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A now former Bored Ape Yacht Club owner is entering uncharted territory this week and filing a lawsuit against leading NFT marketplace OpenSea. The move comes after the former Bored Ape owner was subject to an exploit on the platform that involved inactive listings, and led to hackers being able to ‘purchase’ the Ape for just 0.01 ETH.
Let’s look at what we know from early details of the lawsuit, and the precedent that could be set from this decision.
A Ballistic Bored Ape
A Texas resident has filed the lawsuit late last week, asking for over $1M worth of damages or the rightful return of his Bored Ape #3475. The man alleges that OpenSea was aware of the bug on the platform that resulted in the 0.01 ETH sale of the Ape, which was apparently not listed for sale by the owner at the time it was exploited.
The hacker was able to receive the Ape for 0.01 ETH, and quickly resold it for 99 ETH, or around $250K at today’s going prices. The Ape is arguably in the top 20% of rarity; many Bored Ape Yacht Club NFTs in this level of rarity are yielding north of $1M, giving the pound amounts in this lawsuit some serious credibility.
The complaint states that “instead of shutting down its platform to address and rectify these security issues, Defendant continued to operate. Defendant risked the security of its users’ NFTs and digital vaults to continue collecting 2.5% of every transaction uninterrupted.”
This is the first time we’ve seen a lawsuit at this level against OpenSea or any NFT marketplace for that matter.
What Could Lead From Here?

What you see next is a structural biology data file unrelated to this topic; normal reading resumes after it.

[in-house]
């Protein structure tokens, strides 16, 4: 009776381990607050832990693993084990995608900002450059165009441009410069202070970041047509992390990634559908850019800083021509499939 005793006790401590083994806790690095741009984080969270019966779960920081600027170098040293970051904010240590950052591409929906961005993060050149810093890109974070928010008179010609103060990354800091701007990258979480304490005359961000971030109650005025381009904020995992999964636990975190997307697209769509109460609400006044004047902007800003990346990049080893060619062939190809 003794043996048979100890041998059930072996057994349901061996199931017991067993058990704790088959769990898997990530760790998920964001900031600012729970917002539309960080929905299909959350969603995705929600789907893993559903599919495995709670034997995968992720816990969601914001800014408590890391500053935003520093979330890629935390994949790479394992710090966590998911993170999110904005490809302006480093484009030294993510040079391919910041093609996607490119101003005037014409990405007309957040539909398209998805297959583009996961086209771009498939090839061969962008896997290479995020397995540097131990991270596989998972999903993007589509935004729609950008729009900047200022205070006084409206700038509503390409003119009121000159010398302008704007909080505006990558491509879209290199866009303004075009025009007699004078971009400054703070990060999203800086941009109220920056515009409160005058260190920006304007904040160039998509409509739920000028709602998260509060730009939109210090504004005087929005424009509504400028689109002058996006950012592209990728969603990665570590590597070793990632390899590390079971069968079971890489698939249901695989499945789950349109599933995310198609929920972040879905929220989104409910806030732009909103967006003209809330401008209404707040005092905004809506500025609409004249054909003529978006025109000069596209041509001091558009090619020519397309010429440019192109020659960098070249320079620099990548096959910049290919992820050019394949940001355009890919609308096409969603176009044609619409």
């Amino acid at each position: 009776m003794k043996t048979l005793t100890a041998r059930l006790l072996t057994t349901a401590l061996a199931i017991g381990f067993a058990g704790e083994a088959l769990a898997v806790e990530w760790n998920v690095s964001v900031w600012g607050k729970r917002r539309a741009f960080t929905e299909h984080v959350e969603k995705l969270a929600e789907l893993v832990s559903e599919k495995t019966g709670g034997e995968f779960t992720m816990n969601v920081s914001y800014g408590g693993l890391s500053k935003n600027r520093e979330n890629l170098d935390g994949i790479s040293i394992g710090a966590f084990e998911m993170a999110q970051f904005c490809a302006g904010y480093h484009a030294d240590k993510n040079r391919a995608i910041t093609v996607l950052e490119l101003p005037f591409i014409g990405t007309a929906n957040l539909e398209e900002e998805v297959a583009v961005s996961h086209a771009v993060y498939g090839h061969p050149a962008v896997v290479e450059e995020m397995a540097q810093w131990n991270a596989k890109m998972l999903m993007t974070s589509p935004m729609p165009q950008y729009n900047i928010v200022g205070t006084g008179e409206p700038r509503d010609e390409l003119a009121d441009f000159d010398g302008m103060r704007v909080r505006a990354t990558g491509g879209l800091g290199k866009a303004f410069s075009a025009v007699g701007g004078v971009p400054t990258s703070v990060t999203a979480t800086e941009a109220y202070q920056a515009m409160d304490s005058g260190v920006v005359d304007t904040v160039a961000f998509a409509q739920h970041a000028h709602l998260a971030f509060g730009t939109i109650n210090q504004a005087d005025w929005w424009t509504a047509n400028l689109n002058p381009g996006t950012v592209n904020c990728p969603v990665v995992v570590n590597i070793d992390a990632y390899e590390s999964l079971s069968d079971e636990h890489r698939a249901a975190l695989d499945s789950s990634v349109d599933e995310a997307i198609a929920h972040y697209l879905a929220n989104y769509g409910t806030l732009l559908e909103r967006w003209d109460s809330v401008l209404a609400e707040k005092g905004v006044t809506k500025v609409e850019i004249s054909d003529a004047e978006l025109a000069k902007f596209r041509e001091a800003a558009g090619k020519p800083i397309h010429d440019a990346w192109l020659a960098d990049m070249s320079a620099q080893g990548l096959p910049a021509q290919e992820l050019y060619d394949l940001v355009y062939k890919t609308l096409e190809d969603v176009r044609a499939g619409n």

Depending on how this case shakes out, there’s substantial opportunity for this lawsuit to set precedent of NFT lawsuits against marketplaces moving forward – and this will be a case for all emerging NFT marketplaces to keep a firm eye on. Bored Ape or otherwise, there are major NFT projects that have major pound signs next to them, and many individuals are instilling notable trust in NFT marketplaces.
The individual raising the suit has argued that he has tried to sort out the issue with OpenSea directly, with no real traction or movement happening with the marketplace. This incident wasn’t the first time OpenSea has had hacking trouble, as we’ve covered a number of stories on the issue just this year alone. The platform has also been in a back-and-forth affair with Larva Labs on copycat project ‘CryptoPunks V1,’ which the marketplace has recently pulled, and all-in-all is leaving the OpenSea’s legal department plenty busy.
Where this latest case will go could have major impacts that span far beyond just these two parties involved. We’ll keep you up to date as the story develops.
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